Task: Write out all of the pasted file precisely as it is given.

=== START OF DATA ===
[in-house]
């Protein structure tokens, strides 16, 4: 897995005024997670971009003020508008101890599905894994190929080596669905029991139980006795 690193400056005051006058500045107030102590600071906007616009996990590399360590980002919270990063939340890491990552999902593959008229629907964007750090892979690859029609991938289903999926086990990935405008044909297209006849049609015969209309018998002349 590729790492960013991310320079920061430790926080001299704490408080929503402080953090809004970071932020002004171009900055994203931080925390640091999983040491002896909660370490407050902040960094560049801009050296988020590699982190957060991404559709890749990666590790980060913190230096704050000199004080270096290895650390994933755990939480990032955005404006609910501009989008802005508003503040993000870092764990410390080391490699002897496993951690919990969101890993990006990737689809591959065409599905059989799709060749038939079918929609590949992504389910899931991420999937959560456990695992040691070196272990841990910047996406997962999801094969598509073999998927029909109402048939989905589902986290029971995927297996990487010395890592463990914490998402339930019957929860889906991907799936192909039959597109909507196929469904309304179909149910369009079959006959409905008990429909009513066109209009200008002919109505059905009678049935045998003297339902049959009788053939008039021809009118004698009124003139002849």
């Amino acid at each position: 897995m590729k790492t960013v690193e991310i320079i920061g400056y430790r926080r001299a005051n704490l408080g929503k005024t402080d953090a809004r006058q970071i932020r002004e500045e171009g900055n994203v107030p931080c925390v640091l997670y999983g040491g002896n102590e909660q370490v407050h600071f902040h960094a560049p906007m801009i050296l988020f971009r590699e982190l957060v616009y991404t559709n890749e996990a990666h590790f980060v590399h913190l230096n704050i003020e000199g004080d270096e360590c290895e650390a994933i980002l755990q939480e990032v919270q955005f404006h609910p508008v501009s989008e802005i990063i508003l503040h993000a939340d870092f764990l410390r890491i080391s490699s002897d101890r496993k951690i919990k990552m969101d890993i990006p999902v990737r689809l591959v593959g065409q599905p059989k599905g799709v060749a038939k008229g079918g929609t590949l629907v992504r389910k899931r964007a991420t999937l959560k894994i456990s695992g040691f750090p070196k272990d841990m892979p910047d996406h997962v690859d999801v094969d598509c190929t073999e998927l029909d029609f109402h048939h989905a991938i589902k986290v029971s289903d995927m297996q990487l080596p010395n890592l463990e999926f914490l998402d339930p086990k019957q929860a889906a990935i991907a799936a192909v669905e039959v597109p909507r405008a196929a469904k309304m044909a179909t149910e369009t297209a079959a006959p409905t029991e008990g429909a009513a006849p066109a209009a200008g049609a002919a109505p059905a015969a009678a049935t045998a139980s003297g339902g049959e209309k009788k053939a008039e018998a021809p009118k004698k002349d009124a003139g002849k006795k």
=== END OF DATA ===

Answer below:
[in-house]
């Protein structure tokens, strides 16, 4: 897995005024997670971009003020508008101890599905894994190929080596669905029991139980006795 690193400056005051006058500045107030102590600071906007616009996990590399360590980002919270990063939340890491990552999902593959008229629907964007750090892979690859029609991938289903999926086990990935405008044909297209006849049609015969209309018998002349 590729790492960013991310320079920061430790926080001299704490408080929503402080953090809004970071932020002004171009900055994203931080925390640091999983040491002896909660370490407050902040960094560049801009050296988020590699982190957060991404559709890749990666590790980060913190230096704050000199004080270096290895650390994933755990939480990032955005404006609910501009989008802005508003503040993000870092764990410390080391490699002897496993951690919990969101890993990006990737689809591959065409599905059989799709060749038939079918929609590949992504389910899931991420999937959560456990695992040691070196272990841990910047996406997962999801094969598509073999998927029909109402048939989905589902986290029971995927297996990487010395890592463990914490998402339930019957929860889906991907799936192909039959597109909507196929469904309304179909149910369009079959006959409905008990429909009513066109209009200008002919109505059905009678049935045998003297339902049959009788053939008039021809009118004698009124003139002849």
């Amino acid at each position: 897995m590729k790492t960013v690193e991310i320079i920061g400056y430790r926080r001299a005051n704490l408080g929503k005024t402080d953090a809004r006058q970071i932020r002004e500045e171009g900055n994203v107030p931080c925390v640091l997670y999983g040491g002896n102590e909660q370490v407050h600071f902040h960094a560049p906007m801009i050296l988020f971009r590699e982190l957060v616009y991404t559709n890749e996990a990666h590790f980060v590399h913190l230096n704050i003020e000199g004080d270096e360590c290895e650390a994933i980002l755990q939480e990032v919270q955005f404006h609910p508008v501009s989008e802005i990063i508003l503040h993000a939340d870092f764990l410390r890491i080391s490699s002897d101890r496993k951690i919990k990552m969101d890993i990006p999902v990737r689809l591959v593959g065409q599905p059989k599905g799709v060749a038939k008229g079918g929609t590949l629907v992504r389910k899931r964007a991420t999937l959560k894994i456990s695992g040691f750090p070196k272990d841990m892979p910047d996406h997962v690859d999801v094969d598509c190929t073999e998927l029909d029609f109402h048939h989905a991938i589902k986290v029971s289903d995927m297996q990487l080596p010395n890592l463990e999926f914490l998402d339930p086990k019957q929860a889906a990935i991907a799936a192909v669905e039959v597109p909507r405008a196929a469904k309304m044909a179909t149910e369009t297209a079959a006959p409905t029991e008990g429909a009513a006849p066109a209009a200008g049609a002919a109505p059905a015969a009678a049935t045998a139980s003297g339902g049959e209309k009788k053939a008039e018998a021809p009118k004698k002349d009124a003139g002849k006795k």